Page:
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Check your array dimensions using rf.shape. Try to skip axis parameter: import numpy as np a = np.array([[1,2], [3,4], [5,6]]) print(a, '\n') b = np.rot90(a) print(b, '\n') c = np.rot90(a, axes=(0, 1)) print(c) error = np.rot90(a, k=1, axes=(1, 2)) Traceback (most recent call last): File "/tmp/sessions/635a4f4228bcccc0/main.py", line 8, in &...


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Reprojecting is not the way. You need to create a rasterio dataset. You can create an in-memory dataset using a rasterio.MemoryFile using the georeferencing from your original dataset. Assuming you have not clipped or resampled your numpy array, here is a method to generate an in-memory dataset: from contextlib import contextmanager import rasterio # use ...


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This Page seems to have the answer you are looking for. You need to use rasterio.warp.calculate_default_transform() Create your raster in EPSG:4326 as you have already done reproject according to the method in the link (just tested it - it works) from rasterio.warp import calculate_default_transform, reproject, Resampling filename = 'my_4326_file.tif' ...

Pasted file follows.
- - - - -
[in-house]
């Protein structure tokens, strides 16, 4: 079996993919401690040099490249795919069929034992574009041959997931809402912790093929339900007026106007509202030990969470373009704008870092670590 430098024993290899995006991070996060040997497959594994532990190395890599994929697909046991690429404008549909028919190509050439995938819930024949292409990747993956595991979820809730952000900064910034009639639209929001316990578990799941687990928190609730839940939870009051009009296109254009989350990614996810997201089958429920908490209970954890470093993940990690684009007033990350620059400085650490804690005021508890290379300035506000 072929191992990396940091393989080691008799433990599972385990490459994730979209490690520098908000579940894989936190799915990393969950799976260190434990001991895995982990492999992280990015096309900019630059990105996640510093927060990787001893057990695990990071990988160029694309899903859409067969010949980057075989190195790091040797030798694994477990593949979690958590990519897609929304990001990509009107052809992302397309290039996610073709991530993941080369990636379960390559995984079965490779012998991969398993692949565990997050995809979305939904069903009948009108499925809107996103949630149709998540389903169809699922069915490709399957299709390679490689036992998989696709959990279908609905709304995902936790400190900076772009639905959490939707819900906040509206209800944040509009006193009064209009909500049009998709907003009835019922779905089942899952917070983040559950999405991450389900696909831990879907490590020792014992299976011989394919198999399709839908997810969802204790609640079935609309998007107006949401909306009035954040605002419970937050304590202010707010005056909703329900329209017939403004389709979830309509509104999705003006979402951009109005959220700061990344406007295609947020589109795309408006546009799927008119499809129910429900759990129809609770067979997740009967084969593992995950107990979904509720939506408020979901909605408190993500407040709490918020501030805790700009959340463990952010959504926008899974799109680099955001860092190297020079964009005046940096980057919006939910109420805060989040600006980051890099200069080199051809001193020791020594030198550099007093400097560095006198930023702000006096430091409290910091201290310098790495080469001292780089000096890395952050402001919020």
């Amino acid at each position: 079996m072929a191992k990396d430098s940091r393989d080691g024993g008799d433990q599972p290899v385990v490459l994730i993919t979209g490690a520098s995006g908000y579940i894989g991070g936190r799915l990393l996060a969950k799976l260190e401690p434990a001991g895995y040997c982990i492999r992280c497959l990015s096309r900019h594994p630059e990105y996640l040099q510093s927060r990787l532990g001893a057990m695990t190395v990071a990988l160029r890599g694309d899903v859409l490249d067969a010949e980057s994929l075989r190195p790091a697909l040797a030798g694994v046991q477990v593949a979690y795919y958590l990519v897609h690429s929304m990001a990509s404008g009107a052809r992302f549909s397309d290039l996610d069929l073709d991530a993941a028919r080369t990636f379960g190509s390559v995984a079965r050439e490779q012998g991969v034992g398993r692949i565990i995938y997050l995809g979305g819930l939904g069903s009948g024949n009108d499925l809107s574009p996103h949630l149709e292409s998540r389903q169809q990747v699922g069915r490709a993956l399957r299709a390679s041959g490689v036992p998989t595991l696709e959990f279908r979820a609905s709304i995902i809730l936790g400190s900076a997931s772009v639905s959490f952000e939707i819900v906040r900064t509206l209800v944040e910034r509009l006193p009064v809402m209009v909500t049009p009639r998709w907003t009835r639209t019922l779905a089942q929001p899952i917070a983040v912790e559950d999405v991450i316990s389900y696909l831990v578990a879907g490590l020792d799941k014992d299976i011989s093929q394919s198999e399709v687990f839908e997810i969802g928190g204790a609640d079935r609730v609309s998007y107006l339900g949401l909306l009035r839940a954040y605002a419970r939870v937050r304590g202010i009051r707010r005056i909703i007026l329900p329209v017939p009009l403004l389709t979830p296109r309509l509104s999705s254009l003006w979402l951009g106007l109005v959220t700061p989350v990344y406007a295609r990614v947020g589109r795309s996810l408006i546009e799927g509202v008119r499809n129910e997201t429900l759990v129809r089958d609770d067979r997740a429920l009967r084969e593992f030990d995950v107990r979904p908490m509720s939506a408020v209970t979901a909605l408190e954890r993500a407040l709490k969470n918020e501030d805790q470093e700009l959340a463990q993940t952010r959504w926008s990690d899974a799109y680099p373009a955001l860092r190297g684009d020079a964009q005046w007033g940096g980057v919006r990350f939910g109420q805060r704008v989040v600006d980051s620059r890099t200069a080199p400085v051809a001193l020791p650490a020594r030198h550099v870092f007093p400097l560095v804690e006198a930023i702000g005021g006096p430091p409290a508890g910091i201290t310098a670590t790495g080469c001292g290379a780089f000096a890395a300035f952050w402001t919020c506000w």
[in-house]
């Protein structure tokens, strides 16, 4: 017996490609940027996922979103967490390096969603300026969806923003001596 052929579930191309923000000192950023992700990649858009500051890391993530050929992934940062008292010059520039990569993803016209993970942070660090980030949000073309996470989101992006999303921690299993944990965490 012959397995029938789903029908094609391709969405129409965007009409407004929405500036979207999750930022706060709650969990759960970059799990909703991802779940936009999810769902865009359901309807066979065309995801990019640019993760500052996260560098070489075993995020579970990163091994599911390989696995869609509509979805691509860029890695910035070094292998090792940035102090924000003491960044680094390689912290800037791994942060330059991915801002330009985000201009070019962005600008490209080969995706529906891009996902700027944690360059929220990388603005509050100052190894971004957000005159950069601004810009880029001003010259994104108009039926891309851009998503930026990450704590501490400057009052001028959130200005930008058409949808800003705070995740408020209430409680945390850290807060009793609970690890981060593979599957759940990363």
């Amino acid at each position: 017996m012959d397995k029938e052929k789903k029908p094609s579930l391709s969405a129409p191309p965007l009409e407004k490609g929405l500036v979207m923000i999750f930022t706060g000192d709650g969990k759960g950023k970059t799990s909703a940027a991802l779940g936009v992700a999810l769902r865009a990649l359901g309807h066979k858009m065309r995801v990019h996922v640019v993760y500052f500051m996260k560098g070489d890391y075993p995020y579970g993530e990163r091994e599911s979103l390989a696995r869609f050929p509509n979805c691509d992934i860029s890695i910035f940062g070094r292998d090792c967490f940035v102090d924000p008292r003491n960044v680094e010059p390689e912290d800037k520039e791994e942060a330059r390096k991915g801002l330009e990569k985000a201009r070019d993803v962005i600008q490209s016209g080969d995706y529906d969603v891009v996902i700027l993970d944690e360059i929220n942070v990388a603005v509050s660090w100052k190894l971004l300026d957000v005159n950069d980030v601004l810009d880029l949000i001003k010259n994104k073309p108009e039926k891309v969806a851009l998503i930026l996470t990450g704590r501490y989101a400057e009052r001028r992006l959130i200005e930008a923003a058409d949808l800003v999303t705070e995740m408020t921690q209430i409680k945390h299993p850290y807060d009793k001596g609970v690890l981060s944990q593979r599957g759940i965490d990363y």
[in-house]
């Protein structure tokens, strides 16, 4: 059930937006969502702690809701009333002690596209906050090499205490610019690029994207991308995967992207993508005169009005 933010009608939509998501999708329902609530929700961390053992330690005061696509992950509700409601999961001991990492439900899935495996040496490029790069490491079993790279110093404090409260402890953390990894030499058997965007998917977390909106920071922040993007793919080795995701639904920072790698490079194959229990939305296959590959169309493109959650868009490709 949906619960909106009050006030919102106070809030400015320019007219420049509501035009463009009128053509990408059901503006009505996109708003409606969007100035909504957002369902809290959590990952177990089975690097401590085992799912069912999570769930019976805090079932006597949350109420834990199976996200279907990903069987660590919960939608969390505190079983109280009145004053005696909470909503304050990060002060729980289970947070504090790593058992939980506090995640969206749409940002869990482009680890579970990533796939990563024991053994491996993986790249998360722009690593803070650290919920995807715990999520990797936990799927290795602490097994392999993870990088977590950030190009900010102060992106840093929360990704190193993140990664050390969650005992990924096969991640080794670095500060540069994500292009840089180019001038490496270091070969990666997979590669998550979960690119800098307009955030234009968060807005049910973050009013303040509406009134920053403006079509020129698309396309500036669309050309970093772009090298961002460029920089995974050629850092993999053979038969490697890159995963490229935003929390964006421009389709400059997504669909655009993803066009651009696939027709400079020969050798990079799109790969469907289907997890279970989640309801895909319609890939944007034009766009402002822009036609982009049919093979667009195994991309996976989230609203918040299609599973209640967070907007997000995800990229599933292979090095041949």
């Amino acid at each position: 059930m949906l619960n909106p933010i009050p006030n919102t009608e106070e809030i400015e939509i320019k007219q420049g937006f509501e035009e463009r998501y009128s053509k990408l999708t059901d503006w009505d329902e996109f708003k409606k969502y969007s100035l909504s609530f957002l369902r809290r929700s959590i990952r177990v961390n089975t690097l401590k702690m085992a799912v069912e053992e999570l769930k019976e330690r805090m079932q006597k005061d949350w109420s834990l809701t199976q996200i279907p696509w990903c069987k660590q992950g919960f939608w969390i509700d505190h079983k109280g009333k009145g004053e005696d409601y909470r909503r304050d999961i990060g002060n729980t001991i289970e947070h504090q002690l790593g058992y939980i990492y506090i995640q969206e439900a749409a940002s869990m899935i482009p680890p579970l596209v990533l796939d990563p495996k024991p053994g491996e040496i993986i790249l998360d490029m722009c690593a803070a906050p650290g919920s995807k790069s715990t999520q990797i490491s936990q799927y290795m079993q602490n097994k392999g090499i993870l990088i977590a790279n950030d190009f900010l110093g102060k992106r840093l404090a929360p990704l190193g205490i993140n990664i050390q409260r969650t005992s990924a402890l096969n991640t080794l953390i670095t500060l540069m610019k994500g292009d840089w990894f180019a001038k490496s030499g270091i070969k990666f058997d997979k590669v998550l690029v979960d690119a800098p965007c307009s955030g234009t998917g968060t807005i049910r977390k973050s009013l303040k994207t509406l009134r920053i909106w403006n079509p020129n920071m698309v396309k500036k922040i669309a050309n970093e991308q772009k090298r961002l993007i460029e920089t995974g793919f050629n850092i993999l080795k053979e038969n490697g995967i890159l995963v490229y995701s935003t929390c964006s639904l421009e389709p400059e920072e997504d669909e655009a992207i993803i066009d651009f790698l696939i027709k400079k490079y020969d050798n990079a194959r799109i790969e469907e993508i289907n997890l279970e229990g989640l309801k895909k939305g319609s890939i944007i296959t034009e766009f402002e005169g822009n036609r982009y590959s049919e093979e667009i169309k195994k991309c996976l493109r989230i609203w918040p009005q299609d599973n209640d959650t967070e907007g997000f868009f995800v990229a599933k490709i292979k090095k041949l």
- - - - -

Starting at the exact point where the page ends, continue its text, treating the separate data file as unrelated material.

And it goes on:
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Thank you Algobotics for posting this: https://www.youtube.com/watch?v=ueUgHvUT2Z0 It has solved the problem


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Here's an approach for arbitrary reclassification of integer rasters that avoids using a million calls to np.where. Rasterio bits taken from @Aaron's answer: import rasterio import numpy as np # Build a "lookup array" where the index is the original value and the value # is the reclassified value. Setting all of the reclassified values is cheap ...


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